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ASPEN SIMULATION AND OPTIMIZATION OF ETHYLBENZENE PRODUCTION

Kalyanee Ambatkar 1 , Prathyusha Naini 2

1 Teaching Assistant at Birala Institute Of Technology And Science, Pilani, BITS Pilani Campus, Pilani, Rajasthan, Pin code:

333031

2 Teaching Assistant at Birala Institute Of Technology And Science, Pilani, BITS Pilani Campus, Pilani, Rajasthan, Pin code:

333031

E-mail addresses: 2013024@pilani.bits-pilani.ac.in, 2013023@pilani.bits-pilani.ac.in

Abstract: The work deals with optimization of the process of production of ethylbenzene by liquid-phase benzene alkylation. This process involves the reaction of benzene with ethylene to form ethylbenzene. Ethylene reacts with ethylbenzene to form undesired product di-ethyl benzene, if the temperatures of reactor or concentrations of ethylene are high. Di-ethyl benzene reacts with benzene to form ethylbenzene. Di-ethyl benzene is the highest-boiling component in the system; it comes out the bottom of two distillation columns. The recycling benzene is more expensive. The economic optimum steady-state design is developed that minimizes total annual cost. Thus it provides a classic example of an engineering design and optimization of a process. The purpose of this project is to develop an optimum design for the ethylbenzene process considering reactor size, benzene recycled.

Keywords: ethylbenzene, 1,4-diethyl benzene, Aspen simulation, Optimization

1. Introduction:

Ethylbenzene is an organic compound with the formula C6H5CH2CH3. The aromatic hydrocarbon is important in the petrochemical industry and as an intermediate in the production of styrene, which is used for making polystyrene, it is a common plastic material. Also present in small amounts in crude oil, ethylbenzene is produced by combining benzene and ethylene in an acid-catalysed chemical reaction. It is used as a solvent for aluminium bromide in anhydrous electro deposition of aluminium. Ethylbenzene is an ingredient in some paints and solvent grade xylene is nearly always contaminated with a few per cent of ethylbenzene.

2. Material and Methods:

In this process we used two reactors in series, two distillation columns and two liquid recycle streams. It is a nice example of a multiunit complex process that is typical of many chemical plants found in industry. The ethylbenzene process involves gaseous ethylene into the liquid phase of the first of two CSTR reactors in series. Both the reactors operate at high pressure to maintain liquid in the reactor at high temperatures required for reasonable reaction rates. A large liquid benzene stream is fed to the first reactor. The heat of exothermic reaction is removed by generating steam in this reactor [1]. Effluent from first reactor is fed into second reactor along with recycle stream of Di-ethyl benzene. This reactor is adiabatic. Effluent from second reactor is fed to a distillation column that produces a distillate that is mostly benzene, which is recycled to first reactor along with fresh feed of make-up benzene. Bottom stream is a mixture of ethylbenzene and Di-ethyl benzene. It is fed to a second distillation column that produces ethylbenzene distillate and Di-ethyl benzene bottoms, which is recycled back to second reactor [2]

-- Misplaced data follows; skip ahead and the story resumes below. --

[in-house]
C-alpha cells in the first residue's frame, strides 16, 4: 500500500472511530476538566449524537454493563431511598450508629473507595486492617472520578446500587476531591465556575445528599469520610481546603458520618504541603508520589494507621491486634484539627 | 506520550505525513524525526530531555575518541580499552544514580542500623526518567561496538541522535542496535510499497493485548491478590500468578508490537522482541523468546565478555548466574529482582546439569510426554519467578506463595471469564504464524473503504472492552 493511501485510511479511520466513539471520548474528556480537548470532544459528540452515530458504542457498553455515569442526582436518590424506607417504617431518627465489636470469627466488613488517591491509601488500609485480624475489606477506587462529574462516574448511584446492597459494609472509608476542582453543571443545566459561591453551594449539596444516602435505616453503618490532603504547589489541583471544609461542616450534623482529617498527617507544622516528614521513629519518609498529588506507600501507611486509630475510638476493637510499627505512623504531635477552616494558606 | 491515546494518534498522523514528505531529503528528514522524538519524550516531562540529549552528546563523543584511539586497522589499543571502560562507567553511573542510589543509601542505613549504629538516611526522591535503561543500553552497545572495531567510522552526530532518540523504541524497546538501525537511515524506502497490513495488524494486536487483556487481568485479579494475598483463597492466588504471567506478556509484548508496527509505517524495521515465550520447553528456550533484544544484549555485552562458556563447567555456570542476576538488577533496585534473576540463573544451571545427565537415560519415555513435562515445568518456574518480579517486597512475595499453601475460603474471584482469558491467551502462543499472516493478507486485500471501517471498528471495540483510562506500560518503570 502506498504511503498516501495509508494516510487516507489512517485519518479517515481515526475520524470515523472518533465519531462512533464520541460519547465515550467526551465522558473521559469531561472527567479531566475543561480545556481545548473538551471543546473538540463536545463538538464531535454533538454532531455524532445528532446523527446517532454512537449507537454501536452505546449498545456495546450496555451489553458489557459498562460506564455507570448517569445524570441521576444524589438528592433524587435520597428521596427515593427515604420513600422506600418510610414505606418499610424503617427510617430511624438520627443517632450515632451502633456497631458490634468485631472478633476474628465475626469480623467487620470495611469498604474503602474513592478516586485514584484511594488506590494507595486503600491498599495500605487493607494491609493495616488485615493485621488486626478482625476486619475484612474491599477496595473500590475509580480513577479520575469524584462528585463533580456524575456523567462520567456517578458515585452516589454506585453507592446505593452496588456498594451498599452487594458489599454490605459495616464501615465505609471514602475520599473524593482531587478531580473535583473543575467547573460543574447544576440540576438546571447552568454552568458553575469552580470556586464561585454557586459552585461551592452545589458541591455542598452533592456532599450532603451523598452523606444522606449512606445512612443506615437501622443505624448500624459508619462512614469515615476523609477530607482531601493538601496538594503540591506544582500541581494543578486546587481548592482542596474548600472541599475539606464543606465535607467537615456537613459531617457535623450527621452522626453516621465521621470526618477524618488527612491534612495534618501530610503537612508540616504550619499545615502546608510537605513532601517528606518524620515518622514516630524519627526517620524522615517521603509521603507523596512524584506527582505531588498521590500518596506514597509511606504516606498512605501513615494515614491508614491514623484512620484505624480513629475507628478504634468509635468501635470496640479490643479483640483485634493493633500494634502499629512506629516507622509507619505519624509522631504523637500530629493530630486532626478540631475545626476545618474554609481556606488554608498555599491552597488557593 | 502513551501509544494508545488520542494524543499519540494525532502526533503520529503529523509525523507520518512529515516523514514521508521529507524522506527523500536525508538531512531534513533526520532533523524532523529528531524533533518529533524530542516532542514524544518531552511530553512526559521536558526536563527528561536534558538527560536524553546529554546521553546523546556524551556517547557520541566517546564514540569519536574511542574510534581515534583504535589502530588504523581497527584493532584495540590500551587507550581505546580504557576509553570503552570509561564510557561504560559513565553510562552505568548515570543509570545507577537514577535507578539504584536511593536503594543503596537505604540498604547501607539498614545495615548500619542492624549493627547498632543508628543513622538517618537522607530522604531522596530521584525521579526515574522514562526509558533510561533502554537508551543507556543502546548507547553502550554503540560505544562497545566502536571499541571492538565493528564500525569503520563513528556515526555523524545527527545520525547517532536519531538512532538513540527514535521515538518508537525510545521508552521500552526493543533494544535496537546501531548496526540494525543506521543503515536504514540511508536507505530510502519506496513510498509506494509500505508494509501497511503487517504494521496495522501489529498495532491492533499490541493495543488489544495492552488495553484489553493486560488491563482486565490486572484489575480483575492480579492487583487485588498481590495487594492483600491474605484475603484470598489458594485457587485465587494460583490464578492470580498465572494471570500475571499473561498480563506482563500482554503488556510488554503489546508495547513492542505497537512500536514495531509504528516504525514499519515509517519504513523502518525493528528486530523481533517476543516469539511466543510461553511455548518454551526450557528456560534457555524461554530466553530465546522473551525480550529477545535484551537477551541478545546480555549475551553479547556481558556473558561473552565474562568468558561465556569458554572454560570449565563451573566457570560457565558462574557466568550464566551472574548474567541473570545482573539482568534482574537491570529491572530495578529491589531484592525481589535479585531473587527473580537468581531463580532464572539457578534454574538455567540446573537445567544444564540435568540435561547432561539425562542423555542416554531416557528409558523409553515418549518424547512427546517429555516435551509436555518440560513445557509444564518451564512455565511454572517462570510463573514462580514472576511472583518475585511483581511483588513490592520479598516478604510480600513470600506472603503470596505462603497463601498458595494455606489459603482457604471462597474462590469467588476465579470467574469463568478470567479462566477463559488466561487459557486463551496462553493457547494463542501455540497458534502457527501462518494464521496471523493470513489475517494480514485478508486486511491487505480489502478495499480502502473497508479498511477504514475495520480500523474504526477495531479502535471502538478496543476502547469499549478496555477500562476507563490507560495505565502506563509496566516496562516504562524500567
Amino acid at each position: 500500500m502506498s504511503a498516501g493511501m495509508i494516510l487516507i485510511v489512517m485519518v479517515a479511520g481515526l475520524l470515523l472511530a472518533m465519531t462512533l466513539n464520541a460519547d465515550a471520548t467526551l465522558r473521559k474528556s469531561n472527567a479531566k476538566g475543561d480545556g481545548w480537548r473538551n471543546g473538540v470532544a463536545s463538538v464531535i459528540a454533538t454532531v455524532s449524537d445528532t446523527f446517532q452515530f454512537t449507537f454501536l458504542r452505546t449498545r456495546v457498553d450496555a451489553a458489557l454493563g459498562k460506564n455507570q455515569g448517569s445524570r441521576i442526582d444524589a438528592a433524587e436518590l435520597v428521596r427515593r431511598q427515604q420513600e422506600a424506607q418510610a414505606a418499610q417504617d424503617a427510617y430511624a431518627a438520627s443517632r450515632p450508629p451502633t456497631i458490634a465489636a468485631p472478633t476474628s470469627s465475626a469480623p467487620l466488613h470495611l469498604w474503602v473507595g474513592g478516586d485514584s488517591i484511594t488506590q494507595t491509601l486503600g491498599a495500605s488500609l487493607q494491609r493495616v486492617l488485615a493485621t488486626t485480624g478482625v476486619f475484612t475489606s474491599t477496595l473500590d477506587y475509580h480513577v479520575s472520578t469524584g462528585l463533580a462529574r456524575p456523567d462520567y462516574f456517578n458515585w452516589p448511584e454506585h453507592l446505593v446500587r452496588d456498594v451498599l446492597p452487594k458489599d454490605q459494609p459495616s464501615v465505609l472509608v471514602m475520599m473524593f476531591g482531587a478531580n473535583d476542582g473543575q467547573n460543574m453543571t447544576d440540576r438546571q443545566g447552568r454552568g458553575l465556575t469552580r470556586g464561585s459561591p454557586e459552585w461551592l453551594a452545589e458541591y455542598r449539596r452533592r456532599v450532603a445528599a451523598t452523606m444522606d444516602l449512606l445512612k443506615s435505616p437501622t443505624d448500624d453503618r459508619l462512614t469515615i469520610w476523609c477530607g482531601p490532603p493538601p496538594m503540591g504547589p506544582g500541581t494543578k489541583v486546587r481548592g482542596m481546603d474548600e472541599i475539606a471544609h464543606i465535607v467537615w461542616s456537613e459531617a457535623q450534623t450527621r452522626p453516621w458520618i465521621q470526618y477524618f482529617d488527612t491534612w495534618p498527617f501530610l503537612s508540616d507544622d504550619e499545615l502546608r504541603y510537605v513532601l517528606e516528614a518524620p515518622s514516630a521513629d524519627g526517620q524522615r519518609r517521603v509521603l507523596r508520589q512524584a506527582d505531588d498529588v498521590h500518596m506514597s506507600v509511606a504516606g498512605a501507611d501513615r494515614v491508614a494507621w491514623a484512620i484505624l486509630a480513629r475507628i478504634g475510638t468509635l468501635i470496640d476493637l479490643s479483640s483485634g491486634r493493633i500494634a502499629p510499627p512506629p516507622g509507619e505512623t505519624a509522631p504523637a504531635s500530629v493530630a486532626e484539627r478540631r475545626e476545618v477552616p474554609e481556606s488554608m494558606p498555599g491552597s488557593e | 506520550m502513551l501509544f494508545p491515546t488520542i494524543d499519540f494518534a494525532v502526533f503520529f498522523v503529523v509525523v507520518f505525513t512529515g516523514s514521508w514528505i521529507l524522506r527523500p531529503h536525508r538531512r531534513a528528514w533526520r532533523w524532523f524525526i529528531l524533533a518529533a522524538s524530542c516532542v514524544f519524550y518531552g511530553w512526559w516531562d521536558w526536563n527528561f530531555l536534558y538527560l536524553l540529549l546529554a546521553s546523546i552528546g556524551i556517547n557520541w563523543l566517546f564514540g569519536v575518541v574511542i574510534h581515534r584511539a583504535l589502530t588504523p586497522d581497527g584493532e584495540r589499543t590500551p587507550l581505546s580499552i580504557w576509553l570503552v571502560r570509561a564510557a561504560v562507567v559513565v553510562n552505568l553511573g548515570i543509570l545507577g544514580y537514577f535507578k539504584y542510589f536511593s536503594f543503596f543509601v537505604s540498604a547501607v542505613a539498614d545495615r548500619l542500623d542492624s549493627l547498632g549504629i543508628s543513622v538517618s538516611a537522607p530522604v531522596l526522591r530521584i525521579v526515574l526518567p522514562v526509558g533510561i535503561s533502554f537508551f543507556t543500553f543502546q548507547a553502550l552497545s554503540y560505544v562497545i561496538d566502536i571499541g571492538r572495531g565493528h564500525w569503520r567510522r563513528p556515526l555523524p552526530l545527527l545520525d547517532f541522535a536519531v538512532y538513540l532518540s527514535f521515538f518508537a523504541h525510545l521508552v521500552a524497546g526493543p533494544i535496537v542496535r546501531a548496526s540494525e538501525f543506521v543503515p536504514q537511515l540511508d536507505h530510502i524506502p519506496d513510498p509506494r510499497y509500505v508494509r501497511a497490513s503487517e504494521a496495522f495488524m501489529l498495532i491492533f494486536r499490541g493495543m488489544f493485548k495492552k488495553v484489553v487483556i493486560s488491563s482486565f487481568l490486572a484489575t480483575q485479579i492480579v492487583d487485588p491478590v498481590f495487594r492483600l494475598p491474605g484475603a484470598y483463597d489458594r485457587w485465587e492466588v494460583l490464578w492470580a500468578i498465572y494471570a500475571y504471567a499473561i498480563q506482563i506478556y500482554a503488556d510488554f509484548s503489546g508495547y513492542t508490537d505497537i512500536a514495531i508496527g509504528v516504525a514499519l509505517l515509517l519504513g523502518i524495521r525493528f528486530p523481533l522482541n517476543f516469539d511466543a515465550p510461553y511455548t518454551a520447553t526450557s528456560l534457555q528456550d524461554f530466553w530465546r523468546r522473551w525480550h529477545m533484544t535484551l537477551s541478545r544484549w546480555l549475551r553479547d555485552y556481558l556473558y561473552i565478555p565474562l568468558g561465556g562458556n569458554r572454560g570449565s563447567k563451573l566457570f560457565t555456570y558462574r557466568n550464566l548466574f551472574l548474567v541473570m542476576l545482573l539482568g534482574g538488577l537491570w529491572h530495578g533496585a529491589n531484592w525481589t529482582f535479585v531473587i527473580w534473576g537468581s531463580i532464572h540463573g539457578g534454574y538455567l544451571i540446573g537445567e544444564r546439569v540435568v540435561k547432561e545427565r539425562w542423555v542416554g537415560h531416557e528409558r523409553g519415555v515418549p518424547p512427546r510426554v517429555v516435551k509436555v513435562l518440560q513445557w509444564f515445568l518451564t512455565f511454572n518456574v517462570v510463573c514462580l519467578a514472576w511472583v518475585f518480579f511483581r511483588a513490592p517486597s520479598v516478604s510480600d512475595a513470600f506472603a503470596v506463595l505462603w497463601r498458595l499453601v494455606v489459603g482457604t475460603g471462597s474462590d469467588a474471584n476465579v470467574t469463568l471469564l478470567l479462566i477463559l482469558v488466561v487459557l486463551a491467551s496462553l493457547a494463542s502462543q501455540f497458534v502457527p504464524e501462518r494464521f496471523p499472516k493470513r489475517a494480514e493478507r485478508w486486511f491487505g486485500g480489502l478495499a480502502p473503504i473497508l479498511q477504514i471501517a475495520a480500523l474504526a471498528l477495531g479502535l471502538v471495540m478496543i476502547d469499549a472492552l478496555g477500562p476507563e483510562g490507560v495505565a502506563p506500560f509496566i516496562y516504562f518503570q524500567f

2.1 Aspen simulation and optimization

Process has been simulated in Aspen Plus and the results obtained are shown in the form of snapshots in figures below.

3. Results and Discussion

Simulation of the process flow diagram of ethylbenzene process has been done using Aspen Plus. After optimization it has been found that the yield of ethylbenzene could only be increased by 0.8832%. The results are shown in the figure given below.

3.1 Figures and Tables

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Figure 1: Process flow chart of ethylbenzene production plant[4] Figure 2: Aspen simulated flowchart of

Figure 1: Process flow chart of ethylbenzene production plant[4]

1: Process flow chart of ethylbenzene production plant[4] Figure 2: Aspen simulated flowchart of ethylbenzene

Figure 2: Aspen simulated flowchart of ethylbenzene production plant

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Figure 3: Reflux ratio plot for benzene column Figure 4: Reflux ratio plot for ethylbenzene

Figure 3: Reflux ratio plot for benzene column

Figure 3: Reflux ratio plot for benzene column Figure 4: Reflux ratio plot for ethylbenzene column

Figure 4: Reflux ratio plot for ethylbenzene column

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Figure 5: Composition of all streams Figure 6: Composition of all streams after optimization 4

Figure 5: Composition of all streams

Figure 5: Composition of all streams Figure 6: Composition of all streams after optimization 4

Figure 6: Composition of all streams after optimization

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Figure 7:Summery of Benzene column 4. Conclusions: By studying simulation of the process flow diagram

Figure 7:Summery of Benzene column

4. Conclusions:

By studying simulation of the process flow diagram of ethylbenzene production process using Aspen Plus it has been found that the yield of ethylbenzene could only be increased by 0.1832% after optimization. It can be because of economic constrains as well as the reaction conditions which can give maximum possible conversion which is 35 % in case of ethylbenzene production.

References

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